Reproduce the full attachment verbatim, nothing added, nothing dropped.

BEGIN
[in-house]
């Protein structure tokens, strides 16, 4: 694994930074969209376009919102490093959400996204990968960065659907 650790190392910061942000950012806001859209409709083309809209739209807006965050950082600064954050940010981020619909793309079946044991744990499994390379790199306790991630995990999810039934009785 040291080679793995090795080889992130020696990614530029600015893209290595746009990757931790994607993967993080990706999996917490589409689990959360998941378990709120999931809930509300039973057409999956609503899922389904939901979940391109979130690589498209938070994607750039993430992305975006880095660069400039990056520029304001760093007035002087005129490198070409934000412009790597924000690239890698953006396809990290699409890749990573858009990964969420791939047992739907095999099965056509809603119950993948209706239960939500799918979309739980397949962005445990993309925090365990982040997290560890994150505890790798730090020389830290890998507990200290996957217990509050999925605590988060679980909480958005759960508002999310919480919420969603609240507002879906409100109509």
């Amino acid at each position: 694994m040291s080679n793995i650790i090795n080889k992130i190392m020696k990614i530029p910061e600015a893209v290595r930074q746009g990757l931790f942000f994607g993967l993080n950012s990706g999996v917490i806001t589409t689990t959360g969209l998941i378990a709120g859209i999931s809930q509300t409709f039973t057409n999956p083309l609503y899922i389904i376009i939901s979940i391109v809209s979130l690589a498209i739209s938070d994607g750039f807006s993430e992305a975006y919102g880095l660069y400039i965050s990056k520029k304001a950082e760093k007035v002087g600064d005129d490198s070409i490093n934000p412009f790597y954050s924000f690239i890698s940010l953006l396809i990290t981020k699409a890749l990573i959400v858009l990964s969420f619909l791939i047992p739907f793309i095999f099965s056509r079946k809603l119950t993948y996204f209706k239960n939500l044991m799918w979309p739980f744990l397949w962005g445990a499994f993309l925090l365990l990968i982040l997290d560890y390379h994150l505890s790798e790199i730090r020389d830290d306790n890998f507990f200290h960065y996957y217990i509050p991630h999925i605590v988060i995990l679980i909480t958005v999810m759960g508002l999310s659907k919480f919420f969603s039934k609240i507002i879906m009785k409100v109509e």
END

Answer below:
[in-house]
């Protein structure tokens, strides 16, 4: 694994930074969209376009919102490093959400996204990968960065659907 650790190392910061942000950012806001859209409709083309809209739209807006965050950082600064954050940010981020619909793309079946044991744990499994390379790199306790991630995990999810039934009785 040291080679793995090795080889992130020696990614530029600015893209290595746009990757931790994607993967993080990706999996917490589409689990959360998941378990709120999931809930509300039973057409999956609503899922389904939901979940391109979130690589498209938070994607750039993430992305975006880095660069400039990056520029304001760093007035002087005129490198070409934000412009790597924000690239890698953006396809990290699409890749990573858009990964969420791939047992739907095999099965056509809603119950993948209706239960939500799918979309739980397949962005445990993309925090365990982040997290560890994150505890790798730090020389830290890998507990200290996957217990509050999925605590988060679980909480958005759960508002999310919480919420969603609240507002879906409100109509």
């Amino acid at each position: 694994m040291s080679n793995i650790i090795n080889k992130i190392m020696k990614i530029p910061e600015a893209v290595r930074q746009g990757l931790f942000f994607g993967l993080n950012s990706g999996v917490i806001t589409t689990t959360g969209l998941i378990a709120g859209i999931s809930q509300t409709f039973t057409n999956p083309l609503y899922i389904i376009i939901s979940i391109v809209s979130l690589a498209i739209s938070d994607g750039f807006s993430e992305a975006y919102g880095l660069y400039i965050s990056k520029k304001a950082e760093k007035v002087g600064d005129d490198s070409i490093n934000p412009f790597y954050s924000f690239i890698s940010l953006l396809i990290t981020k699409a890749l990573i959400v858009l990964s969420f619909l791939i047992p739907f793309i095999f099965s056509r079946k809603l119950t993948y996204f209706k239960n939500l044991m799918w979309p739980f744990l397949w962005g445990a499994f993309l925090l365990l990968i982040l997290d560890y390379h994150l505890s790798e790199i730090r020389d830290d306790n890998f507990f200290h960065y996957y217990i509050p991630h999925i605590v988060i995990l679980i909480t958005v999810m759960g508002l999310s659907k919480f919420f969603s039934k609240i507002i879906m009785k409100v109509e």